About

i do a lot of living between worlds.

i’m a girl from midwestern cornfields married to a man from the indian ocean. together, we raise bicultural and biracial children and have family on four continents.

i’ve moved from the pretentious sophistication of the east coast to the peaceful backwardness of the cornfields to the entertaining plasticity of the west coast of the US of A. (hopefully I managed to compliment and offend everyone equally in that statement)

i write when i can, travel the world with my soul mate and sweet kids, teach others how to use words well, and make a mean curry.

i grew up in the American evangelical christian tradition and find my spiritual home in the liturgy of the Anglican church.

i ask more questions than i answer and sometimes find myself on the outskirts looking in.

golden gate

it’s a bridge of sorts, where i can see both sides, translate intended meanings, understand different realities.  sometimes the view is glorious and i can see clearly for miles.  other times it’s foggy and i feel driven over and walked on.

sometimes, living between worlds can grow a little lonely.  it can be confusing, maddening, and exhausting. navigating culture and food and family and race and faith and societal ills – well – it gets a little tricky.  it can be overwhelming to find a link between realities and you just end up staring into thin air, wondering what to do next.

sometimes, it’s just nice to know you’re not alone, and to know somebody’s travelled the road before you, to open up and share what’s gotten tied up in knots within.

but other times, living between worlds can be absolutely beautiful, exhilarating, and restorative.  it keeps me humble, reminding me of my limits and frailty, rooting me in the real, not just culture or circumstance. it keeps me fascinated, amazed at how humans can be so much alike and so very different all at the same time.

if you live on a bridge between too, i invite you to stay awhile. we need each other, even if it’s only to wave and smile every so often from a distance.

(and if you were looking for the boring, factual details about me, you can find some of those here.)

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18 thoughts on “About”

  1. I’d like to invite you to participate in my research: “What Do Bloggers Want to Preserve? Defining the ‘Essence’ of User-Generated Content for Preservation.” This study will gain an understanding of how bloggers value their blogs and what elements bloggers think are important for preservation.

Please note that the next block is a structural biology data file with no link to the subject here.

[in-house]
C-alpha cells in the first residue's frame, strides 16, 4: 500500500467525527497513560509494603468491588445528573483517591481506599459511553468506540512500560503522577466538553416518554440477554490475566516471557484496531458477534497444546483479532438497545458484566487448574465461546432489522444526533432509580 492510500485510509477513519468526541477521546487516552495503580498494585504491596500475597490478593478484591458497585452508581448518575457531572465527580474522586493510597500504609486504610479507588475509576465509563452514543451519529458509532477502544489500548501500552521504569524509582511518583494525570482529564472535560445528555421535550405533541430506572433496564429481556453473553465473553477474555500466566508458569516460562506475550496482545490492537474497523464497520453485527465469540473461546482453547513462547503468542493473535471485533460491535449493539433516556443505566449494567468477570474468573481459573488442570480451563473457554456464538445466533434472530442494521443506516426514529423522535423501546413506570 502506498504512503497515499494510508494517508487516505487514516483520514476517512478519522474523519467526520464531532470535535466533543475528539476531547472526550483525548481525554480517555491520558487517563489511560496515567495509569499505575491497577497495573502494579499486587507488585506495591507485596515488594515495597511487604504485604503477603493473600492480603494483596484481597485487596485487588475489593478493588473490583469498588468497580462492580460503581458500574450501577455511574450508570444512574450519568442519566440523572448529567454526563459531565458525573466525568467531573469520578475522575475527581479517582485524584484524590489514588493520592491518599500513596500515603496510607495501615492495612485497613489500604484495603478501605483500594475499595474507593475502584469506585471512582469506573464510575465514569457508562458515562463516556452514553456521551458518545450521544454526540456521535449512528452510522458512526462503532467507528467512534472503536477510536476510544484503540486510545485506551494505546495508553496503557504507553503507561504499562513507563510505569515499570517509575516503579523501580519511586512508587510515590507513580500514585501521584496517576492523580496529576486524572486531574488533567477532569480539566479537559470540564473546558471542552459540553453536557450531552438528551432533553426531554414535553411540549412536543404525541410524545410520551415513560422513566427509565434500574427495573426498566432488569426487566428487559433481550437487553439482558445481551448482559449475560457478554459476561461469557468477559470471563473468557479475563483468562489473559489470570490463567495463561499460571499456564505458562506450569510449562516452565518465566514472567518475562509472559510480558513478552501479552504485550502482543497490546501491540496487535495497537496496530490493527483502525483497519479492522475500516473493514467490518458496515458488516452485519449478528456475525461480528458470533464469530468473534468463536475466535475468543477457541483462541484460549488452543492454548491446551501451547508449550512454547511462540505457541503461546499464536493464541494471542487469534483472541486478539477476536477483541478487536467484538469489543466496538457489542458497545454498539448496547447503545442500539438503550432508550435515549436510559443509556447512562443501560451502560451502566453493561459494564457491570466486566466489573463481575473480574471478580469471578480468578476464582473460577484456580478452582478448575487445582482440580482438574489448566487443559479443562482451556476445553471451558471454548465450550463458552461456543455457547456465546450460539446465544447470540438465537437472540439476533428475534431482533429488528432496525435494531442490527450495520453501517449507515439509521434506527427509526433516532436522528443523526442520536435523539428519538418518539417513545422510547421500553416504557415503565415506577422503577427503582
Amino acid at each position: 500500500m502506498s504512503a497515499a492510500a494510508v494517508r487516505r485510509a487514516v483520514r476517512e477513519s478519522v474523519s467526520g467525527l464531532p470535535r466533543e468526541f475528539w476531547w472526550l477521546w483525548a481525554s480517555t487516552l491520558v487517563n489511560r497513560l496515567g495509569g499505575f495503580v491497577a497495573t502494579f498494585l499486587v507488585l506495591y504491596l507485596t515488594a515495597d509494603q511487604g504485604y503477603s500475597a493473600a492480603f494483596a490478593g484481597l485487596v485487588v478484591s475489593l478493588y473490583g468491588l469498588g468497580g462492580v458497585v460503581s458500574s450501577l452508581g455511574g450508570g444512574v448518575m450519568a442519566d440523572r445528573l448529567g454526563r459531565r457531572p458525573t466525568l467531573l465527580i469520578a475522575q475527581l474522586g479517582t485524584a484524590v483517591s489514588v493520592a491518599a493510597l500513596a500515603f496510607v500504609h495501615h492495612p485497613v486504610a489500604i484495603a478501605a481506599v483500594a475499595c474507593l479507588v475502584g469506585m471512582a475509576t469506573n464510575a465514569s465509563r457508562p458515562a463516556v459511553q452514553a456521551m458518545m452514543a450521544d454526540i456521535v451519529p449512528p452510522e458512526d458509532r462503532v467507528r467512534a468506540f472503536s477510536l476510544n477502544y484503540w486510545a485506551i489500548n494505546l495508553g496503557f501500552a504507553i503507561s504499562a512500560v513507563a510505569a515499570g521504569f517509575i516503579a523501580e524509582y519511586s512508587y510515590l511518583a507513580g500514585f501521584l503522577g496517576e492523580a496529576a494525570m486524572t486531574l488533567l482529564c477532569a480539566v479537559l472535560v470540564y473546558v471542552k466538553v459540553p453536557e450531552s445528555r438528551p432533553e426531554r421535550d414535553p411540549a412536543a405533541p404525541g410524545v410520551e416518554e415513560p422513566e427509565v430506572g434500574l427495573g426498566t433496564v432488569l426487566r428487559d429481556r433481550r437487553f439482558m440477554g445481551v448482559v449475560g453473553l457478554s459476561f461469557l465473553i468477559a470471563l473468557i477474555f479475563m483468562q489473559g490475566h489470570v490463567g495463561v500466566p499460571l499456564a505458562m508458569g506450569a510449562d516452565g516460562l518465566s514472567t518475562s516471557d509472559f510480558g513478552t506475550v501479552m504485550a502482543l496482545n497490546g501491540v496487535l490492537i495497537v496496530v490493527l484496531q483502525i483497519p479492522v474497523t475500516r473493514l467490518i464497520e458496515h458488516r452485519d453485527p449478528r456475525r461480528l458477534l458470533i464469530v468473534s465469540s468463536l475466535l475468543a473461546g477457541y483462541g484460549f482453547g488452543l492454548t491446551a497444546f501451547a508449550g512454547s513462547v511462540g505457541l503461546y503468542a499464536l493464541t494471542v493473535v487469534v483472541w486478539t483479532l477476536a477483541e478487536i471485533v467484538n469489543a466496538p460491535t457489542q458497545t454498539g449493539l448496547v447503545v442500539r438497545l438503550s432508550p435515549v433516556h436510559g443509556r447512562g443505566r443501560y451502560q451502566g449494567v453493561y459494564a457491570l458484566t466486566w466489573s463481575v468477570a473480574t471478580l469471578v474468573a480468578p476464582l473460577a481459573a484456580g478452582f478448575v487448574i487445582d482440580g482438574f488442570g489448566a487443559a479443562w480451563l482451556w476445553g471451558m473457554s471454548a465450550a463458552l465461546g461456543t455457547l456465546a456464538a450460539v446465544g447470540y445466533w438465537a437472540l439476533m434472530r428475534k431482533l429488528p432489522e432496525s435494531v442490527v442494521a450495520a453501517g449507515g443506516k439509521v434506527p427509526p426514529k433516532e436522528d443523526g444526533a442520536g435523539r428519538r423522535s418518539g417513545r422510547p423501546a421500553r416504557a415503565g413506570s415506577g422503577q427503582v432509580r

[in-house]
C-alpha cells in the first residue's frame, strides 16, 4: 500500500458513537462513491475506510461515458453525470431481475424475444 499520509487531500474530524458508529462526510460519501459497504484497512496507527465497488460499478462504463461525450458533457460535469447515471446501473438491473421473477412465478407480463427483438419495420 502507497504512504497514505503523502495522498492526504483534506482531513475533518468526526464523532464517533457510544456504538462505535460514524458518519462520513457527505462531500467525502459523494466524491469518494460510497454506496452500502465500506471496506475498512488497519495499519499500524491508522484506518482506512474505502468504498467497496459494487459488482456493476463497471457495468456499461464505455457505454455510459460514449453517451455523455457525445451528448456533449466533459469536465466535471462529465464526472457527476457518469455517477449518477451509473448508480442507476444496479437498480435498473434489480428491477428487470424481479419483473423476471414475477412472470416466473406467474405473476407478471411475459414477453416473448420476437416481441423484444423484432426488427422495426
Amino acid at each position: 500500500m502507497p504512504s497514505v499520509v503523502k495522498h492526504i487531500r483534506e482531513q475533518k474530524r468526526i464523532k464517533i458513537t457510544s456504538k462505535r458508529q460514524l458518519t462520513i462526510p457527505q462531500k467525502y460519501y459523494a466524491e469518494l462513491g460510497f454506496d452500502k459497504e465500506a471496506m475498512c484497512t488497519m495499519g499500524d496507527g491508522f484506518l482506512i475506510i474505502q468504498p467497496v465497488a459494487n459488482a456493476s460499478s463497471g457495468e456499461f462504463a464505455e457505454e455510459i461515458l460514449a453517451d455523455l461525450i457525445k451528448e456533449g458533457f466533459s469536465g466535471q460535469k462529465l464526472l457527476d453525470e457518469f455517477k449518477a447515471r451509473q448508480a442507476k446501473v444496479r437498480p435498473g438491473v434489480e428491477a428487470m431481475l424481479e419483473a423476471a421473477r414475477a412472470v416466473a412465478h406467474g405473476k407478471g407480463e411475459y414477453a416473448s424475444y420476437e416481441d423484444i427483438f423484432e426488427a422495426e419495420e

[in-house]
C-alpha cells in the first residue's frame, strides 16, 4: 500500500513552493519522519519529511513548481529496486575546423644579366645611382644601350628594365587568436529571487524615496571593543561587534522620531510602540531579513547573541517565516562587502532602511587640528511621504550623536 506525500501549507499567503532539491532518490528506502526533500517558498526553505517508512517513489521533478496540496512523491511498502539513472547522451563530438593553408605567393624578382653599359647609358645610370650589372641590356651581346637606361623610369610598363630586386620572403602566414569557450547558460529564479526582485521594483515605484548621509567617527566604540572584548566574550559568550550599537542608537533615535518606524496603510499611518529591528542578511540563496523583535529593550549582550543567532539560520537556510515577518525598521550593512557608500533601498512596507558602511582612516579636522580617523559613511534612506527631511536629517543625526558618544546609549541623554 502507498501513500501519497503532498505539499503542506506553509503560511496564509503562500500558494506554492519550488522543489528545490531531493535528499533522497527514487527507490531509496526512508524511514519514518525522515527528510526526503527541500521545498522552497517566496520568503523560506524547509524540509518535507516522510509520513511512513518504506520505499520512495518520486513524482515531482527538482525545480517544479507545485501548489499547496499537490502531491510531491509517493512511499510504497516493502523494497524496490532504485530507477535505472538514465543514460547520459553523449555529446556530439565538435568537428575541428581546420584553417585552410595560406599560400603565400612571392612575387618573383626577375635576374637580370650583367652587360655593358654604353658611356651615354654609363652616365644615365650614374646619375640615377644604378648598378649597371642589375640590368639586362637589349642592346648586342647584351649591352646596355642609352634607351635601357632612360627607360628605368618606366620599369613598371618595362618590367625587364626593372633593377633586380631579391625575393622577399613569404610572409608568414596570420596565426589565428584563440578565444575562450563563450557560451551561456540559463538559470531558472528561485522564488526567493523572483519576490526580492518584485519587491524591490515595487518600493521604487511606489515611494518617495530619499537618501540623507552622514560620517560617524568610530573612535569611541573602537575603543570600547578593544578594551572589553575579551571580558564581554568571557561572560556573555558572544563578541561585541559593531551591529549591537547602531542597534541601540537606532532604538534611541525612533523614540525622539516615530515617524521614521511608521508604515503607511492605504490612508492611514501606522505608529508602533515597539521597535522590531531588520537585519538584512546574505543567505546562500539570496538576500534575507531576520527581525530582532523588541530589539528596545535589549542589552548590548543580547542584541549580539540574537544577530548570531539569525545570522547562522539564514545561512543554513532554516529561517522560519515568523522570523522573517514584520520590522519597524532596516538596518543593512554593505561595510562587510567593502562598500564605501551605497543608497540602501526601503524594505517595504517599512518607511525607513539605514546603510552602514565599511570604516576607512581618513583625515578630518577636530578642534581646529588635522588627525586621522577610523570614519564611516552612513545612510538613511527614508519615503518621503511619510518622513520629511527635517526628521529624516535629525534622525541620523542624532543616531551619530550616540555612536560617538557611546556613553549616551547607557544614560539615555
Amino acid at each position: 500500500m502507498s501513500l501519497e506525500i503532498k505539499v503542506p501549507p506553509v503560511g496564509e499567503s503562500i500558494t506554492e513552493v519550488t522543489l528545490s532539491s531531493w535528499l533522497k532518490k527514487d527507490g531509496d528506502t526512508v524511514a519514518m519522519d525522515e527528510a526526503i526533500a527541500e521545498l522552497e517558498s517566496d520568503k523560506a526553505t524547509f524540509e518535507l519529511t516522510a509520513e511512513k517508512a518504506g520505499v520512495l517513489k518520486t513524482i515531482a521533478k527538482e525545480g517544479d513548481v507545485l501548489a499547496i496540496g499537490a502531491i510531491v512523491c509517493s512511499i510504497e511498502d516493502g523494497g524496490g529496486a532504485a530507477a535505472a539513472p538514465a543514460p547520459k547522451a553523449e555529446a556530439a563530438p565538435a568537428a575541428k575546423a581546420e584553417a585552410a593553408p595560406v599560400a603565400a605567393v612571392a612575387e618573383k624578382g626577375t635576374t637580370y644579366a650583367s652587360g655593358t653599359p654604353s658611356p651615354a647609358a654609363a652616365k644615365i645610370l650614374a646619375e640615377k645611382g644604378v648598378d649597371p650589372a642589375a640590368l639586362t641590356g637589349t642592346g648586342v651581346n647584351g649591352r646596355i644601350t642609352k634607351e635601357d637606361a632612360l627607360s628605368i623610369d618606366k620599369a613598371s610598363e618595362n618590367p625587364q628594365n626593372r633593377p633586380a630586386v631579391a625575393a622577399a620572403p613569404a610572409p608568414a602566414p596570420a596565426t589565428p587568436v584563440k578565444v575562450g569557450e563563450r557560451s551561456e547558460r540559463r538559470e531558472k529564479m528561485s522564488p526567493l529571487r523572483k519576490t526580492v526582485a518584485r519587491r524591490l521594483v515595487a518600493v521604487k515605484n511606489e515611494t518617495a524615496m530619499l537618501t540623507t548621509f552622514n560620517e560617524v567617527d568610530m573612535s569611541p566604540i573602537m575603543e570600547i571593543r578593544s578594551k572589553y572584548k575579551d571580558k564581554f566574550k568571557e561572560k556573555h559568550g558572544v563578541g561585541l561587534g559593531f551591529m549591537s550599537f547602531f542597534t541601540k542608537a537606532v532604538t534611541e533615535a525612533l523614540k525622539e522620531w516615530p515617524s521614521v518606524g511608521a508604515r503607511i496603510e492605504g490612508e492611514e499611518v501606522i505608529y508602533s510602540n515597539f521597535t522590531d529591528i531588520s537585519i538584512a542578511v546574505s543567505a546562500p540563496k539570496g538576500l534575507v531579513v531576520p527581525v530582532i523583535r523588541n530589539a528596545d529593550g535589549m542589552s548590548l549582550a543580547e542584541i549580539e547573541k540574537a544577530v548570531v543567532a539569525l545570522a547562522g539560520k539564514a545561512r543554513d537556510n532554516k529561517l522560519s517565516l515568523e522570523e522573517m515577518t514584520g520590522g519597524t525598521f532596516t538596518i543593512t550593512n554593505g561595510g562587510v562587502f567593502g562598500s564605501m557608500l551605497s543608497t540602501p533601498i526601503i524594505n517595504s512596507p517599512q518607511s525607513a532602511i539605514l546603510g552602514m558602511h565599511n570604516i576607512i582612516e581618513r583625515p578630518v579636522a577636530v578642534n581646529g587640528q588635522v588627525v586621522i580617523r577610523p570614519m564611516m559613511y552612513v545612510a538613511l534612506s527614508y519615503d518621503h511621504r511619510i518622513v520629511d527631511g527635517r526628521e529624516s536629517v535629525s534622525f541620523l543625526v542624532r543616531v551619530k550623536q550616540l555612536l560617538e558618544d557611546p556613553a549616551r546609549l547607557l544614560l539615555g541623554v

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    Ayoung Yoon
    Doctoral Student
    University of North Carolina at Chapel Hill
    School of Information and Library Science
    ayyoon@email.unc.edu

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  2. Hi! I saw your comment on our family blog and thought I’d check yours out! It is so cool, really well done I can tell you’ve put a lot of work to it, looks great! My wife and I are married 10 years. We do lots of cross cultural work and really love it. My wife is practically the only South Indian Christian counselor in the nation – she has her own practice in Barrington, IL called Awakenings Counseling center. http://bit.ly/exjInv

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  3. I just started following your blog and I’ve really enjoyed reading it. Like you, I’m American, Christian, and in an intercultural relationship. My fiance is Indian and we are currently living in India. I added your site to my blogroll- hope you don’t mind.

    God bless,
    Erin

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  4. Hi Jody, what a great blog! It strikes a chord with me, because I am a Christian, an adult third-culture kid, and in a cross-cultural marriage (with two bi-racial kids!). I hope to put a link back to your blog from mine.
    Thanks again for all your articles.
    Blessings,
    Susie

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  5. Hi, I just found your blog. I’m writing a blog on intercultural relationships like you, with a bit of a focus on South Asia (since my husband is Indian). Hope you don’t mind that I’m adding a link to your site on my blogroll!

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